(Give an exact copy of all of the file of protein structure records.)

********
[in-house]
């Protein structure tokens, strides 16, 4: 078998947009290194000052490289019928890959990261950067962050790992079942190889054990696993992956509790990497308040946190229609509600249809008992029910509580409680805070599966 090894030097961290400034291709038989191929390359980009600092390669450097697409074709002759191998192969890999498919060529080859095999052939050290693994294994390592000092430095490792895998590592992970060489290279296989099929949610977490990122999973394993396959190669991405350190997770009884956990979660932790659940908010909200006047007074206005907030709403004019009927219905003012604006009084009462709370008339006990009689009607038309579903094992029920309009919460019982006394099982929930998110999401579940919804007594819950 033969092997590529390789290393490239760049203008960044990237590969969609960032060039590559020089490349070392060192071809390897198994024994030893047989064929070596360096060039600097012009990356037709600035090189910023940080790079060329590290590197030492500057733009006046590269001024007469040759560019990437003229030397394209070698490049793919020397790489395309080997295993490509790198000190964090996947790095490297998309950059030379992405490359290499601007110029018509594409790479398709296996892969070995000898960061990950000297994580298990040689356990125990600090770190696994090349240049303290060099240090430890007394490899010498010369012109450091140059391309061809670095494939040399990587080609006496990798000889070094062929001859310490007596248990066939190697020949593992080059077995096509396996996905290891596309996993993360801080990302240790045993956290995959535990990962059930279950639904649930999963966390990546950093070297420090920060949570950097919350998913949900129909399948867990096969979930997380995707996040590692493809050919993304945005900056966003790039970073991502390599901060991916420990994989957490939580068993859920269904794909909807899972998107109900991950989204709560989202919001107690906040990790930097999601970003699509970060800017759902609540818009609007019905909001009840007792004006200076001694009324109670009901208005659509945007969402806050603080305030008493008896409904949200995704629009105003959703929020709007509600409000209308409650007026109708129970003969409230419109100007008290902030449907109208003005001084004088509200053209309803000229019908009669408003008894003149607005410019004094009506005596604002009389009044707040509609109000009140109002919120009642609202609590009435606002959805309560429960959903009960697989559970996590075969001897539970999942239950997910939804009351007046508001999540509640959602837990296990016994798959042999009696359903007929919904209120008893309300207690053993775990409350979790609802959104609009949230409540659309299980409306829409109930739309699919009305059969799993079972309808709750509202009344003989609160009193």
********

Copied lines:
[in-house]
């Protein structure tokens, strides 16, 4: 078998947009290194000052490289019928890959990261950067962050790992079942190889054990696993992956509790990497308040946190229609509600249809008992029910509580409680805070599966 090894030097961290400034291709038989191929390359980009600092390669450097697409074709002759191998192969890999498919060529080859095999052939050290693994294994390592000092430095490792895998590592992970060489290279296989099929949610977490990122999973394993396959190669991405350190997770009884956990979660932790659940908010909200006047007074206005907030709403004019009927219905003012604006009084009462709370008339006990009689009607038309579903094992029920309009919460019982006394099982929930998110999401579940919804007594819950 033969092997590529390789290393490239760049203008960044990237590969969609960032060039590559020089490349070392060192071809390897198994024994030893047989064929070596360096060039600097012009990356037709600035090189910023940080790079060329590290590197030492500057733009006046590269001024007469040759560019990437003229030397394209070698490049793919020397790489395309080997295993490509790198000190964090996947790095490297998309950059030379992405490359290499601007110029018509594409790479398709296996892969070995000898960061990950000297994580298990040689356990125990600090770190696994090349240049303290060099240090430890007394490899010498010369012109450091140059391309061809670095494939040399990587080609006496990798000889070094062929001859310490007596248990066939190697020949593992080059077995096509396996996905290891596309996993993360801080990302240790045993956290995959535990990962059930279950639904649930999963966390990546950093070297420090920060949570950097919350998913949900129909399948867990096969979930997380995707996040590692493809050919993304945005900056966003790039970073991502390599901060991916420990994989957490939580068993859920269904794909909807899972998107109900991950989204709560989202919001107690906040990790930097999601970003699509970060800017759902609540818009609007019905909001009840007792004006200076001694009324109670009901208005659509945007969402806050603080305030008493008896409904949200995704629009105003959703929020709007509600409000209308409650007026109708129970003969409230419109100007008290902030449907109208003005001084004088509200053209309803000229019908009669408003008894003149607005410019004094009506005596604002009389009044707040509609109000009140109002919120009642609202609590009435606002959805309560429960959903009960697989559970996590075969001897539970999942239950997910939804009351007046508001999540509640959602837990296990016994798959042999009696359903007929919904209120008893309300207690053993775990409350979790609802959104609009949230409540659309299980409306829409109930739309699919009305059969799993079972309808709750509202009344003989609160009193």